Houseparty, the popular video chat application acquired by Fortnite maker Epic Games in 2019, has seen massive growth due to the COVID-19 pandemic. With government lockdowns keeping people from being able to visit friends and other loved ones in person, consumer demand for video chat apps has skyrocketed. This has resulted in the video conferencing category of apps hitting record numbers in March, app store intelligence firm App Annie recently reported. Until now, however, Houseparty had remained quiet about its own metrics.
Today, that changed, as Houseparty revealed that in the past month, its app has seen 50 million sign-ups — a figure that’s around 70 times above normal.
According to data from Apptopia, Houseparty has seen record mobile downloads, as well, with installs spiking in recent weeks. During the past 30 days, Houseparty has seen 17.2 million new installs across iOS and Android, by its estimates.
But the app is also available for Mac and Chrome, which aren’t included in that figure.
The increased consumer demand has also seen the app topping the mobile app stores’ charts in a number of markets, the company said.
Houseparty became the No. 1 Social app in 82 countries, including the U.S. App Store. It was also No. 3 Social app on the U.S. Google Play store.
The app grew to become the No. 1 Overall app in 16 countries, as well. And in the U.S. App Store, it got as high as the No. 3 Overall app. On Google Play, it reached as high as No. 10.
The company said users have engaged with the app for long session times, with the average time in conversation per user remaining at over 60 minutes. During the COVID-19 pandemic, these average times were sometimes even as high as 80 minutes.
Houseparty has typically appealed to younger users than those on other video chat apps, as it’s designed for social hangouts. For starters, the app integrates with Snapchat. And like Snapchat, it also heavily relies on gesture-based navigation that older users tend to struggle with. Plus, it offers in-app games to play, like trivia or Ellen’s popular “Heads Up,” among others.
Meanwhile, video chat rivals — like Zoom, Skype and Google Hangouts — are often used by remote workers and in a corporate setting, in addition to their emerging consumer use cases. This tends to have the apps skew a bit older and distances them from the idea of being “fun.”
That being said, with the increases in usage tied to COVID-19, Houseparty claims people of all ages and backgrounds are now joining the app.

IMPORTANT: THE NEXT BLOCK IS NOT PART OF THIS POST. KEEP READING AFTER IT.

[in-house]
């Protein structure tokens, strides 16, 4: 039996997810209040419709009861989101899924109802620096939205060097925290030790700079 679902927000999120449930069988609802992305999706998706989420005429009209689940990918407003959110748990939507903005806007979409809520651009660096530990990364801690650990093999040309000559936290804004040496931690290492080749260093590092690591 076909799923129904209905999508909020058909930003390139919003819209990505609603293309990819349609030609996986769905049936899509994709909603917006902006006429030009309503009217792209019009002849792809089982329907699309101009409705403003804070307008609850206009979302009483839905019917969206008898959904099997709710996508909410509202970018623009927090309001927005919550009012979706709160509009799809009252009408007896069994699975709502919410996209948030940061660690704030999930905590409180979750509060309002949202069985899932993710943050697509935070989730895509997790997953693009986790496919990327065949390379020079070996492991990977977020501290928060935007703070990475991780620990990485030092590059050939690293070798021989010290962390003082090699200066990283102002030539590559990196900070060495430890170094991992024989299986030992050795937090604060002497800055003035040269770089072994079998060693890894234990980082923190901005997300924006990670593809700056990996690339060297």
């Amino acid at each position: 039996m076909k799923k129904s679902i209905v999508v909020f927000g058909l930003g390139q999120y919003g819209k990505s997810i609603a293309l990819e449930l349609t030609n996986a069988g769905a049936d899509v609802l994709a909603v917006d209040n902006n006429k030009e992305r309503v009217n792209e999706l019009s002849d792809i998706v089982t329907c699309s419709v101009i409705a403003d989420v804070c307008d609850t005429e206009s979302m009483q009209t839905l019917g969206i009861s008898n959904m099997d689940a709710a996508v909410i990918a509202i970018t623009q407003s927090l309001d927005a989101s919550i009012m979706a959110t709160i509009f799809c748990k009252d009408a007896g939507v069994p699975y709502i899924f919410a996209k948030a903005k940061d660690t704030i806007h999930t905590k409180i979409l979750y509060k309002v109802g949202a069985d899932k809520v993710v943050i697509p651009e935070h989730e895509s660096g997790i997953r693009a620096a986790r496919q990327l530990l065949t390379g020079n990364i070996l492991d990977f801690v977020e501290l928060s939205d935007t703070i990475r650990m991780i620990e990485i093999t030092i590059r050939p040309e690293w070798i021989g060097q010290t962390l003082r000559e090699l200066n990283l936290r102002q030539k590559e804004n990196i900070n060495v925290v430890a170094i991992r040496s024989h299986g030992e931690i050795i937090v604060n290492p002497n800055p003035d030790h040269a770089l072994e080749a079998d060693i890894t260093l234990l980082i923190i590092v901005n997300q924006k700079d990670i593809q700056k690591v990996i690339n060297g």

In addition, Houseparty’s users are connected to an average of 23 friends and nearly half of users having conversations are playing games — a figure the company had not previously revealed. (The company recently made all its games free to play, which has likely impacted usage).
While the U.S. has always been Houseparty’s largest market, App Annie last month reported on Houseparty’s growth, noting it had seen particular demand in Europe. This included countries like Italy and Spain where installs during the week of March 21 surged at 423x and 2360x the average weekly number of installs in Q4 2019. What’s remarkable about the growth is that some of the countries, like Spain, were markets where Houseparty never had wide-scale penetration before the COVID-19 crisis.
Though Houseparty tends to keep its core metrics under wraps — like total users or revenue, for example — it likely released its new numbers today for a variety of reasons.
For one, Houseparty may just want to redirect focus from an odd situation where it was recently accused of a data breach by way of social media posts from users. Through tweets, users claimed their Houseparty user data was being used to access other accounts, like Netflix and Spotify. But Houseparty denied the breach and even suggested that the social media posts were a part of a “paid commercial campaign” aimed at harming its business. It offered a $1 million reward for any evidence that proved this theory. Nothing yet has come of that and some of the posts have since disappeared.
In addition, Houseparty rival Zoom was recently been criticized for a variety of security and privacy issues, which the CEO Eric Yuan has since apologized for and promised to fix. But in the meantime, Houseparty may hope to boost its install base further, by appealing to those who are now looking for a Zoom alternative. (Although Houseparty has its own privacy issues, it’s not been as widely reported).
Finally, there’s the fact that there aren’t that many times in a company’s life where it can detail its outsized growth like this. It’s unprecedented for there to be some 158 million Americans being told to stay at home, plus millions more worldwide, which creates an ideal climate for video chat apps to thrive.